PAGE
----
Fingerprints and Other Biometrics
The FBI provides a variety of services, information, and training involving biometrics—the measurable biological (anatomical and physiological) or behavioral characteristics used for identification of an individual. Fingerprints are a common biometric modality, but others include things like DNA, irises, voice patterns, palmprints, and facial patterns. In an effort to harness new technologies and improve identifications, the Bureau developed its Next Generation Identification (NGI) system, which provides the criminal justice community with the world's largest and most efficient electronic repository of biometric and criminal history information.
Over the years, the FBI and its partners in the law enforcement and intelligence communities have used biometrics not only to authenticate an individual’s identity (you are who are say you are), but more importantly, to figure out who someone is (by a fingerprint left on a murder weapon or a bomb, for example), typically by scanning a database of records for a match.
The FBI has long been a leader in biometrics. It has used various forms of biometric identification since our earliest days, including assuming responsibility for managing the national fingerprint collection in 1924. More recently, the Bureau’s Science and Technology Branch created the Biometric Center of Excellence (BCOE) to strengthen our ability to combat crime and terrorism with state-of-the-art biometrics technology. In addition to the BCOE, our Criminal Justice Services Division—with its vast repositories of fingerprints and biographical data—is the FBI’s natural focus for identity management activities. However, important additional biometrics-related work is being undertaken by the FBI Laboratory, such as DNA activities, while voice and face recognition initiatives are being pursued in our Operational Technology Division.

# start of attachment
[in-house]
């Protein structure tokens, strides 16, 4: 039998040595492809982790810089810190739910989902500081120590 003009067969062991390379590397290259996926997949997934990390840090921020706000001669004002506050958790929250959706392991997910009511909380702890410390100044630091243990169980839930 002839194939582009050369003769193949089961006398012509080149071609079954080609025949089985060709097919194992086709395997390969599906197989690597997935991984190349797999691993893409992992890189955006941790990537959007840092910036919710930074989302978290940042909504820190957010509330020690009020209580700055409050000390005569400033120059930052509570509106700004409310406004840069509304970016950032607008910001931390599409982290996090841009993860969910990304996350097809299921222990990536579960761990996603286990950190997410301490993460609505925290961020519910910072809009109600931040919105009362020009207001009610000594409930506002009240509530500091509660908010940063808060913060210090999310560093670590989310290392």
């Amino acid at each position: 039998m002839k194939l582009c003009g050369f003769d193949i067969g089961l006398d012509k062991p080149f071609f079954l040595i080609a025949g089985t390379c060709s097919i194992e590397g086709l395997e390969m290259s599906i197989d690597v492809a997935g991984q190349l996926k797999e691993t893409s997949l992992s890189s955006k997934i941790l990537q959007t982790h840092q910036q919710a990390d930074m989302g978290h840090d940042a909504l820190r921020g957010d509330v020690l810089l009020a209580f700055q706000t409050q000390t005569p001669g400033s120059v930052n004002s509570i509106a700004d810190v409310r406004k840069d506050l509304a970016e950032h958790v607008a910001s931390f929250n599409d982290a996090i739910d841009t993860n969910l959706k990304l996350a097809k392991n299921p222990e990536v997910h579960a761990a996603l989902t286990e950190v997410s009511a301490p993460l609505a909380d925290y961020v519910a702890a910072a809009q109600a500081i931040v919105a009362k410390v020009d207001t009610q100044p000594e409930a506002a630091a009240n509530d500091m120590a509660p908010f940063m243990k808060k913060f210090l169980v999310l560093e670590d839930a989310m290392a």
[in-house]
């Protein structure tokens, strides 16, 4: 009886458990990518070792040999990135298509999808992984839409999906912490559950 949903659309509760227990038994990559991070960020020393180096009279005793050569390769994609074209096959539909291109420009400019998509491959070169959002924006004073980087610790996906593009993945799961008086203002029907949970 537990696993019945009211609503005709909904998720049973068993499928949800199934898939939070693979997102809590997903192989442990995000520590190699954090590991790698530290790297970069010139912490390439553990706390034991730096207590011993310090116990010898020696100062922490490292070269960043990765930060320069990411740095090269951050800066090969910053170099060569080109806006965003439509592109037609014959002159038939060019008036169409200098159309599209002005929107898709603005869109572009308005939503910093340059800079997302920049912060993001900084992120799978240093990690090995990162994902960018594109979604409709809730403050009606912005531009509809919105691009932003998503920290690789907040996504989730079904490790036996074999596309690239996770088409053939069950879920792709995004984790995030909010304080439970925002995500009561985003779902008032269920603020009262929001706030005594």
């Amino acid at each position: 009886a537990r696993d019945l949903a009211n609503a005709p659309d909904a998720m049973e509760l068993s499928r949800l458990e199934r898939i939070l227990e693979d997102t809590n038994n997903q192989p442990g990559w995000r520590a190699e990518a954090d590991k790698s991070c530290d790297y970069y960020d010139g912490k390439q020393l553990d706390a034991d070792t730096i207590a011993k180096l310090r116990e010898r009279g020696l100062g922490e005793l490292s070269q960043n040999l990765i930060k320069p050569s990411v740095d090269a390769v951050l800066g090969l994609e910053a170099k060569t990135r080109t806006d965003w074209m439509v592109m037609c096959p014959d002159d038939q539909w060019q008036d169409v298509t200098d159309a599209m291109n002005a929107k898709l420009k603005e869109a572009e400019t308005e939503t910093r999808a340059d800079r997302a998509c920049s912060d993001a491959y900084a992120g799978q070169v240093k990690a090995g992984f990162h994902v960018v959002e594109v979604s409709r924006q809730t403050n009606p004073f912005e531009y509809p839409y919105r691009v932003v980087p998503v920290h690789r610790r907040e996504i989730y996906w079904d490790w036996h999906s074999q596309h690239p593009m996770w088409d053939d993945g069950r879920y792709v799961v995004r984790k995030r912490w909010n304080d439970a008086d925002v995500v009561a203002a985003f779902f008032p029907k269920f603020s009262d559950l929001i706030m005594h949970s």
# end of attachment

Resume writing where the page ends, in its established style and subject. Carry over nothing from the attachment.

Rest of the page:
Recording Friction Ridges (e-Learning Module)
Friction Ridge Identification is the method of identification using the impressions made by the minute ridge formations found on the palmar surface of the hand. No two persons have exactly the same arrangement of friction ridge detail.
For more information, visit the Recording Friction Ridges (e-Learning Module) website.
Agencies can use this best practices guide as a reference tool for correctly capturing palm print images.
To increase accuracy, please review this document when capturing and submitting palm prints to the FBI.